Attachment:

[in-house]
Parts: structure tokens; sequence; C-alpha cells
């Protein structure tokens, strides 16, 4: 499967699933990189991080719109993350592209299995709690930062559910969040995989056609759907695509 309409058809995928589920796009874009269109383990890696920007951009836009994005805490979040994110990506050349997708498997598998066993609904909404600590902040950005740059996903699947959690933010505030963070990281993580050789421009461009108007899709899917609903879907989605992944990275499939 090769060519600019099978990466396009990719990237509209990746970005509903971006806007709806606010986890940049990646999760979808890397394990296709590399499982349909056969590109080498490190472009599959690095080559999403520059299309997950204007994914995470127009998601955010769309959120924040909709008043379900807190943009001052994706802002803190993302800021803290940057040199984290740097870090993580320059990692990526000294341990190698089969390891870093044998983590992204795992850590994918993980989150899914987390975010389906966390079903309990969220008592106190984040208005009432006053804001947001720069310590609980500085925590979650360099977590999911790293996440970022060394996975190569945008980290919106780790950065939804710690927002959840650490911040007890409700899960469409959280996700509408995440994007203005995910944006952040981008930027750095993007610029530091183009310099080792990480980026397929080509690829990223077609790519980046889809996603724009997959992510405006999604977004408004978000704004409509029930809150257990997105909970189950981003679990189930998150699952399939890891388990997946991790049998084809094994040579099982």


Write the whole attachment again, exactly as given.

[in-house]
Parts: structure tokens; sequence; C-alpha cells
């Protein structure tokens, strides 16, 4: 499967699933990189991080719109993350592209299995709690930062559910969040995989056609759907695509 309409058809995928589920796009874009269109383990890696920007951009836009994005805490979040994110990506050349997708498997598998066993609904909404600590902040950005740059996903699947959690933010505030963070990281993580050789421009461009108007899709899917609903879907989605992944990275499939 090769060519600019099978990466396009990719990237509209990746970005509903971006806007709806606010986890940049990646999760979808890397394990296709590399499982349909056969590109080498490190472009599959690095080559999403520059299309997950204007994914995470127009998601955010769309959120924040909709008043379900807190943009001052994706802002803190993302800021803290940057040199984290740097870090993580320059990692990526000294341990190698089969390891870093044998983590992204795992850590994918993980989150899914987390975010389906966390079903309990969220008592106190984040208005009432006053804001947001720069310590609980500085925590979650360099977590999911790293996440970022060394996975190569945008980290919106780790950065939804710690927002959840650490911040007890409700899960469409959280996700509408995440994007203005995910944006952040981008930027750095993007610029530091183009310099080792990480980026397929080509690829990223077609790519980046889809996603724009997959992510405006999604977004408004978000704004409509029930809150257990997105909970189950981003679990189930998150699952399939890891388990997946991790049998084809094994040579099982």